Building upon the Complete Streets movement, the Livable Streets movement commands a greater vision for the street space as a place in itself, one that can have multiple benefits - improved environmental quality, economic vitality, social cohesion, and civic pride. Through street designs that emphasize placemaking, uniqueness over uniformity, flexible and contextual design, and a collaborative process that is rooted in community engagement, we can 'have our cake and eat it too.' In many ways, the Livable Street movement has embraced the ideas of William Whyte and Jane Jacobs and has moved to incorporate their lessons into street design and policy.
The Challenge Ahead
With cities rewriting their street design manuals and developing new livable streets policies, the Complete Streets bill on Capitol Hill, and a commitment from the new Interagency Partnership for Sustainable Communities between the departments of Housing (HUD), Transportation (DOT) and Environment (EPA) to improve the quality of urban life, there is an incredible opportunity for successful street design reform. To accomplish this, we must find solutions to three main challenges:
By this, we mean that we must develop a set of over-arching goals and livability indicators (the ends) and allow for flexibility in the approach (the means) to achieve them. The Metropolitan Policy Program at the Brookings Institution calls this concept modality neutrality. States, cities, and communities can "meet their goals on economic competitiveness, environmental sustainability, and/or equity by the best means available, rather than be constrained by rules governing a particular mode (e.g., highway, transit, bike/pedestrian, air)."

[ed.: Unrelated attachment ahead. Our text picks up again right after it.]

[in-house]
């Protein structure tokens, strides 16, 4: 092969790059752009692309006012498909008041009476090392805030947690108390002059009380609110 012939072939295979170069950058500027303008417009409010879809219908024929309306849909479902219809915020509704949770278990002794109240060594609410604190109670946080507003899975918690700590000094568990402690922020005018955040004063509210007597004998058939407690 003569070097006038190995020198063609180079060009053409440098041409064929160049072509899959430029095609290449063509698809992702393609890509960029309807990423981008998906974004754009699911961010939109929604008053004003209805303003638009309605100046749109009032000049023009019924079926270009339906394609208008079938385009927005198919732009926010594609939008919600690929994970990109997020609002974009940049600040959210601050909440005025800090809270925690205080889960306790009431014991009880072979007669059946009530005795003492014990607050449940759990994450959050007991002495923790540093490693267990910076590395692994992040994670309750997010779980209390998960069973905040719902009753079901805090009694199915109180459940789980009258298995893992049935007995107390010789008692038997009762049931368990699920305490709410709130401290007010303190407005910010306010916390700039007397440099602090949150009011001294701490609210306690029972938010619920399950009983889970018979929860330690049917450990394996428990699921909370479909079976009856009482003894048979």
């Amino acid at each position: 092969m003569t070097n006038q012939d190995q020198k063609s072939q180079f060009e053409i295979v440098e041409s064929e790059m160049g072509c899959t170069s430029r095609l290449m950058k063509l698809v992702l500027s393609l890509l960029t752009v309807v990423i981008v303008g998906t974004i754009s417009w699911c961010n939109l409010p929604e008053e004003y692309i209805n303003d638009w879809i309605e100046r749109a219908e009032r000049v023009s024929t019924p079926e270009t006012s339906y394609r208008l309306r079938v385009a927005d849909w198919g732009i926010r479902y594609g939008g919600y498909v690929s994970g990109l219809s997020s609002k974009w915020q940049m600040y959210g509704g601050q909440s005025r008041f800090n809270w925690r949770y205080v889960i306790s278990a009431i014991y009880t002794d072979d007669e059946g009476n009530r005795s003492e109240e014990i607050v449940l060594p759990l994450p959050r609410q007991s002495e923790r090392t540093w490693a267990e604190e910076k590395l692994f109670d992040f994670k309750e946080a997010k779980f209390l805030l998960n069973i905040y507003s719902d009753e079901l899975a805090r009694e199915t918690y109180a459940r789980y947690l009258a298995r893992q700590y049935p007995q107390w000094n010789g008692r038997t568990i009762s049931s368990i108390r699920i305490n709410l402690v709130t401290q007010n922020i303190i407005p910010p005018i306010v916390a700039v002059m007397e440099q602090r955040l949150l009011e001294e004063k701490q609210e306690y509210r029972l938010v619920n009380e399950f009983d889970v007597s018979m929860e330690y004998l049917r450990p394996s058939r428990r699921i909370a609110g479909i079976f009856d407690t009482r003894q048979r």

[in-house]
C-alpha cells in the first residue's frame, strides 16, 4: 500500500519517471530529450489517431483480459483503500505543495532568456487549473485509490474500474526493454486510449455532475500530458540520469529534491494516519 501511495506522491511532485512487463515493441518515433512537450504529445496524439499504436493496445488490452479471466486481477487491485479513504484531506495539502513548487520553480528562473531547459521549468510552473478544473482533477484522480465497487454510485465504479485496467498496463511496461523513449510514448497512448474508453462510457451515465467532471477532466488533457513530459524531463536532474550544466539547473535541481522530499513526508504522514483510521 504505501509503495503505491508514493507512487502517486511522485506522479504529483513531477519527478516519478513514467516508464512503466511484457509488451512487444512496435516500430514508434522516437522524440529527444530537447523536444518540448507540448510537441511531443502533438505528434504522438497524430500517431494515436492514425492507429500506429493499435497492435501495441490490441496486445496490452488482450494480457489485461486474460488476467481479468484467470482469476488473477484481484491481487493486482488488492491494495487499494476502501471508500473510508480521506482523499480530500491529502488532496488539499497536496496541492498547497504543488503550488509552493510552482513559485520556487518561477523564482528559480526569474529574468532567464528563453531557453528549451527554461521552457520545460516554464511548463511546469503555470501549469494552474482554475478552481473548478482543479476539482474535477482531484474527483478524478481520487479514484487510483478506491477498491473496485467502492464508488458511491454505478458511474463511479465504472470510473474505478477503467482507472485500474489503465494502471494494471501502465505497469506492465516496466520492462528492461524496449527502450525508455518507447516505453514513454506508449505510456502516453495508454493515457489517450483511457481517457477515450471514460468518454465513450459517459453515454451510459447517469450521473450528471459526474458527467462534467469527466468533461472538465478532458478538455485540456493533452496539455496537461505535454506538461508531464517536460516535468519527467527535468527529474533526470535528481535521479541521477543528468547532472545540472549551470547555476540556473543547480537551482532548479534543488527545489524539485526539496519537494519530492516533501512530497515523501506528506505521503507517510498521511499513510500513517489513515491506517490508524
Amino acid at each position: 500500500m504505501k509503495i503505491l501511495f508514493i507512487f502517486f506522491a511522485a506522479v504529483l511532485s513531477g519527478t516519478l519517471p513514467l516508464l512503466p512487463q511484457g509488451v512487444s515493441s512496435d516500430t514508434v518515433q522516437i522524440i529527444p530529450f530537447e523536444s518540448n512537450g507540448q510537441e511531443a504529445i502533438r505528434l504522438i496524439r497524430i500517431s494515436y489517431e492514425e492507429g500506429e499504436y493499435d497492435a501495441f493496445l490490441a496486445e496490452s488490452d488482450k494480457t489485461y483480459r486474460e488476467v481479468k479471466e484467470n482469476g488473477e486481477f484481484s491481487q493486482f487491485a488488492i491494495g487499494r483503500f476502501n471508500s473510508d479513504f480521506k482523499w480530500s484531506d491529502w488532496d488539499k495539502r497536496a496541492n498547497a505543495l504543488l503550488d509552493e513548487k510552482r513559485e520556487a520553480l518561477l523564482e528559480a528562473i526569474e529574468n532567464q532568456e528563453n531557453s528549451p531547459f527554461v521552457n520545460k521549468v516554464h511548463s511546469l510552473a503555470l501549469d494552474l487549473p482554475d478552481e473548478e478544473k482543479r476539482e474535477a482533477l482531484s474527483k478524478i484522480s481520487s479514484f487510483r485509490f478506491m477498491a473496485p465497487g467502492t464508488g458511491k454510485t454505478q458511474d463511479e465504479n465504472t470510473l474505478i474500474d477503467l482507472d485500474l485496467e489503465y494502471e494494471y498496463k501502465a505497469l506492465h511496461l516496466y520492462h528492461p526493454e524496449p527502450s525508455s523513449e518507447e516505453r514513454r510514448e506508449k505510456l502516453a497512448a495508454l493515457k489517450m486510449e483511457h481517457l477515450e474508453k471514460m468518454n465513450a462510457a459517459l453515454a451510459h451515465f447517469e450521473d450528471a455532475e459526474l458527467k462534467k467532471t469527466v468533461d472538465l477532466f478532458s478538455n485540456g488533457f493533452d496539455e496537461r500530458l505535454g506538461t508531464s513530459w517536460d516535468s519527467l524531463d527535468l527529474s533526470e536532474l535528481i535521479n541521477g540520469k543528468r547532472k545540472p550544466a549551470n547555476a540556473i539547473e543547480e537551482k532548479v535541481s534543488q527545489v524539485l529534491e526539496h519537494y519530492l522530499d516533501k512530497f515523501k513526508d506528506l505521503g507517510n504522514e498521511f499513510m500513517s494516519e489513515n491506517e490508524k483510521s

The uniform street standards of the 19th and 20th centuries no longer respond to 21st Century needs. New toolkits and street design manuals show a shift in perception; now it is time for a shift in federal funding and implementation to match. As we've seen, for many years, federal policy has prioritized auto mobility, regulating streets that perform well in terms of congestion and safety, and emphasizing uniformity and standardization. Sustainable transit policies for the next century must prioritize livability - regulating streets to perform well holistically, in terms of environmental quality, economic vitality, human health, and community well being.
Many jurisdictions have made great strides in redefining the street space to be livable, and innovative cities (London, New York, and San Francisco, to name a few) have made bold statements in their new street design manuals calling for inter-agency coordination for successful implementation strategies. Most cities, however, have yet to outline roles, responsibilities, and plans for how inter-agency collaboration will take place. The benefits of preparing manuals that emphasize flexible and livable design will be lost without transparent, accountable decision-making structures and inter-agency teams to make things happen.
Amber Hawkes and Georgia Sheridan are Urban Planners and Designers working in Downtown Los Angeles at Torti Gallas and Partners. They have lectured at conferences and universities and have worked in a variety of capacities that inform their planning and design work, from behavioral art therapy, social work, and historic preservation, to health law policy, green building policy, and journalism.